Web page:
How is the SAT Essay Scored?
The SAT essay is scored on a scale of 0-6 by two professionally trained readers, where zero is the lowest score, and six is the highest. A score of zero is reserved for those few essays that are completely off topic, and a score of 6 signifies a nearly a perfect essay. Readers who score the essays are well aware of the time constraints placed on test takers and score essays holistically.
Once the two scores have been awarded, they are added together to give a total SAT essay score of 2-12. For example, if Reader A assigns your essay a 4 and Reader B assigns your essay a value of 3, you will receive a score of 7 on your SAT essay. Most essays fall in the range of 2-11.
Adding the scores provides consistency in the rating procedure and prevents essay scorers from assigning values that are either too high or too low. There is an amazing level of consistency when comparing the scores of SAT essays using this procedure. in fact, according to the College Board, fewer than 5% of all SAT essays differ by more than one point. In these rare cases, a third reader is called in to read the essay and make a final determination.
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One of the most common questions about the SAT essay is, “How many paragraphs do I need to write to get a good score?” Well, that answer again depends on various factors.
When writing your SAT essay, the first consideration is what exactly you consider a good score. Good is a relative concept (and one of those abstract, overused words you should omit from all your college writing). Those shooting for 9’s on their essays will have different paragraph lengths from those shooting for 6’s or 12’s, but we discuss goal setting so often at The Right Path that it would be like beating a dead horse (Notice the cliche – another thing to stay away from in your SAT essay) so we will not go into detail about that here.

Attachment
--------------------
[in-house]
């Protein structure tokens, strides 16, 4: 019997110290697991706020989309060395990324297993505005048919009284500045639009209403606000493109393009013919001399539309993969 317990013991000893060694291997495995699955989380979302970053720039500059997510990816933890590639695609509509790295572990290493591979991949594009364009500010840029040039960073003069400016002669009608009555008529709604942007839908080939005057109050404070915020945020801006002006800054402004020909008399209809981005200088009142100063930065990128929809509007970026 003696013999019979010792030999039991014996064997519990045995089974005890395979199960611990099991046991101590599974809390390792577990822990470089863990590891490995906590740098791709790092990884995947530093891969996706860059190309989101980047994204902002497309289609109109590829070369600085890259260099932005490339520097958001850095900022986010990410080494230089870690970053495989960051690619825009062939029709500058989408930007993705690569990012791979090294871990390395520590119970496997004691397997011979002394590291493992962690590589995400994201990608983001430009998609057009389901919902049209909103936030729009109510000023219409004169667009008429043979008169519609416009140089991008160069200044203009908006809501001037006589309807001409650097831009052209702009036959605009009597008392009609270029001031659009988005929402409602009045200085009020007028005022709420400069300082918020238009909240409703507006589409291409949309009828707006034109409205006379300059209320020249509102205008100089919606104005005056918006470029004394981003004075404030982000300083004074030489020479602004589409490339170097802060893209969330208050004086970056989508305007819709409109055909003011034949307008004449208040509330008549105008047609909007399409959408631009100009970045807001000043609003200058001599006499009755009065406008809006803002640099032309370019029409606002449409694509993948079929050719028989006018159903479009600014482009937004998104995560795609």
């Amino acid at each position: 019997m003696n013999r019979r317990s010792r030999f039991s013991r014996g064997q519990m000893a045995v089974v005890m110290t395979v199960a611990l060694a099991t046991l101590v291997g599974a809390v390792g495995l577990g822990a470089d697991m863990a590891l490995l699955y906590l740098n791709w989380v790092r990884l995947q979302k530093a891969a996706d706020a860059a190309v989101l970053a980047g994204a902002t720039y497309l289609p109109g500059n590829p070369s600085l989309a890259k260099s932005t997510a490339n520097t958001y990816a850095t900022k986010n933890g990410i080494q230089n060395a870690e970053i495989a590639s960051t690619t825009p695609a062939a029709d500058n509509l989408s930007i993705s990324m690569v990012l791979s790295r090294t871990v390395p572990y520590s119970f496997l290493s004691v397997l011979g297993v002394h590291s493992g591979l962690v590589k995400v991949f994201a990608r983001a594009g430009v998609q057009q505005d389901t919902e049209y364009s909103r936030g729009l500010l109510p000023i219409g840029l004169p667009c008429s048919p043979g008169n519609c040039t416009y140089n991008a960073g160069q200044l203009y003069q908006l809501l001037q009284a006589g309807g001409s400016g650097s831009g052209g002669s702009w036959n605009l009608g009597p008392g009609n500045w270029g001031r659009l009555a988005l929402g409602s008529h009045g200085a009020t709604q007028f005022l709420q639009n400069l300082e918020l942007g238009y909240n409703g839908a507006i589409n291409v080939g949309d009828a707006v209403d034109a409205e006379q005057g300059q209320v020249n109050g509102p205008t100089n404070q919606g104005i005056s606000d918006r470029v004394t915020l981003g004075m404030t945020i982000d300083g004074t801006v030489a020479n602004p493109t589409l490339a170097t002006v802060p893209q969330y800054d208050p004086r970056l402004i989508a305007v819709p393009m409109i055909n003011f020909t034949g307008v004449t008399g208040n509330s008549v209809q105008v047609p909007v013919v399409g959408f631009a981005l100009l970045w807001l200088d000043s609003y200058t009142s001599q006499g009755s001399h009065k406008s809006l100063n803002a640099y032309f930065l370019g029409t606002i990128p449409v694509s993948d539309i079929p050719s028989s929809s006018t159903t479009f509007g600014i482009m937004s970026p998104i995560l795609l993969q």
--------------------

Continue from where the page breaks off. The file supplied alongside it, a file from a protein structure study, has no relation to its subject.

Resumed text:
Basically, when writing the SAT essay, you should try to follow the 3-5 rule. That is 3 to 5 sentences in 3 to five paragraphs. That means you begin with a well written introduction. Follow that up with one to three solid examples to back up your point of view. Finally, a conclusion is an absolute necessity for you to achieve your highest score.
The most important thing about the paragraphs in your SAT essay though is that you demonstrate that you understand the topic, can choose a point of view, and defend that point of view with relevant examples. While three really well written examples in a perfect five paragraph essay would be amazing, most students are not able to accomplish this in a 25 minute time period. The scorers recognize this and would prefer to see that you write one though hopefully two logically planned, smooth flowing, well thought out examples than three or more shoddy, half-developed ones.
So whatever your goal score, be certain to write at least three well developed paragraphs in your SAT essay. Remember to include an introduction, one very well developed example, and a solid conclusion to attain your highest score. If you can add more examples, by all means do, but do not fall into the trap of throwing in half-developed ideas to make your paper look longer. Your high school English teachers probably don’t fall for that, and the expert essay scorers trained by the College Board definitely will not.